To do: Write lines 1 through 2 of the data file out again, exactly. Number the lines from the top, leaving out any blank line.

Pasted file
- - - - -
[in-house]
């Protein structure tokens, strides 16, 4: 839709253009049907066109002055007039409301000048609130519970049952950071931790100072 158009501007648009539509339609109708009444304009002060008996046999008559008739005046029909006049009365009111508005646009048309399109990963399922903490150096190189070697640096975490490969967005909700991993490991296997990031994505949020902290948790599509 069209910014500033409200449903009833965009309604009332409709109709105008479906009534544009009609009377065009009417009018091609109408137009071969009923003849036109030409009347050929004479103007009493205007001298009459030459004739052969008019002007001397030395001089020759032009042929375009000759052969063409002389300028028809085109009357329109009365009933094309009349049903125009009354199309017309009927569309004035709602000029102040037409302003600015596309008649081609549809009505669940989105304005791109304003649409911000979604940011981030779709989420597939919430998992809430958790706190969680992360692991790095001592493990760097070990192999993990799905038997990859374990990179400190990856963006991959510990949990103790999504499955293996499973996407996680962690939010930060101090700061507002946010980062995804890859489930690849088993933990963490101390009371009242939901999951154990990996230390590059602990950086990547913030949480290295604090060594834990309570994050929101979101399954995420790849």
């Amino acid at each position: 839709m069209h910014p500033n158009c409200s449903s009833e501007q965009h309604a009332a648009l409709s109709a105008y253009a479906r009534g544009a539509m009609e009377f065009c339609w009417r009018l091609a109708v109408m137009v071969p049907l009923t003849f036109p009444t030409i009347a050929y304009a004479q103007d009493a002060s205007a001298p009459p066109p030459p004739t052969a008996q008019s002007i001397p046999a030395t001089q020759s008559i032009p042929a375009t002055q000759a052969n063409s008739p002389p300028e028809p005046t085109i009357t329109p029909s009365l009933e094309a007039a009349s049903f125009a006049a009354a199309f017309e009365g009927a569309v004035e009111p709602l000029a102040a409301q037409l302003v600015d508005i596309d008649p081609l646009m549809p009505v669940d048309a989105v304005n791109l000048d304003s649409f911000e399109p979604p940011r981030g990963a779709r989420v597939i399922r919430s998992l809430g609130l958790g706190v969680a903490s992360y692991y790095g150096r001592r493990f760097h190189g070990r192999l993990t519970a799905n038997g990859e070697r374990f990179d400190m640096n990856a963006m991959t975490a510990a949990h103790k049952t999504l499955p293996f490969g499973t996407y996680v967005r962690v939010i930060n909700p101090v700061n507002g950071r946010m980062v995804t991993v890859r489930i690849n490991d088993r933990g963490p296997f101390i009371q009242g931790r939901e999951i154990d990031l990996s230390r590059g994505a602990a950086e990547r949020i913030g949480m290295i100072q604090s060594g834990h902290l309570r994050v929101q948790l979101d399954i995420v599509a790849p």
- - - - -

[in-house]
């Protein structure tokens, strides 16, 4: 839709253009049907066109002055007039409301000048609130519970049952950071931790100072 158009501007648009539509339609109708009444304009002060008996046999008559008739005046029909006049009365009111508005646009048309399109990963399922903490150096190189070697640096975490490969967005909700991993490991296997990031994505949020902290948790599509 069209910014500033409200449903009833965009309604009332409709109709105008479906009534544009009609009377065009009417009018091609109408137009071969009923003849036109030409009347050929004479103007009493205007001298009459030459004739052969008019002007001397030395001089020759032009042929375009000759052969063409002389300028028809085109009357329109009365009933094309009349049903125009009354199309017309009927569309004035709602000029102040037409302003600015596309008649081609549809009505669940989105304005791109304003649409911000979604940011981030779709989420597939919430998992809430958790706190969680992360692991790095001592493990760097070990192999993990799905038997990859374990990179400190990856963006991959510990949990103790999504499955293996499973996407996680962690939010930060101090700061507002946010980062995804890859489930690849088993933990963490101390009371009242939901999951154990990996230390590059602990950086990547913030949480290295604090060594834990309570994050929101979101399954995420790849």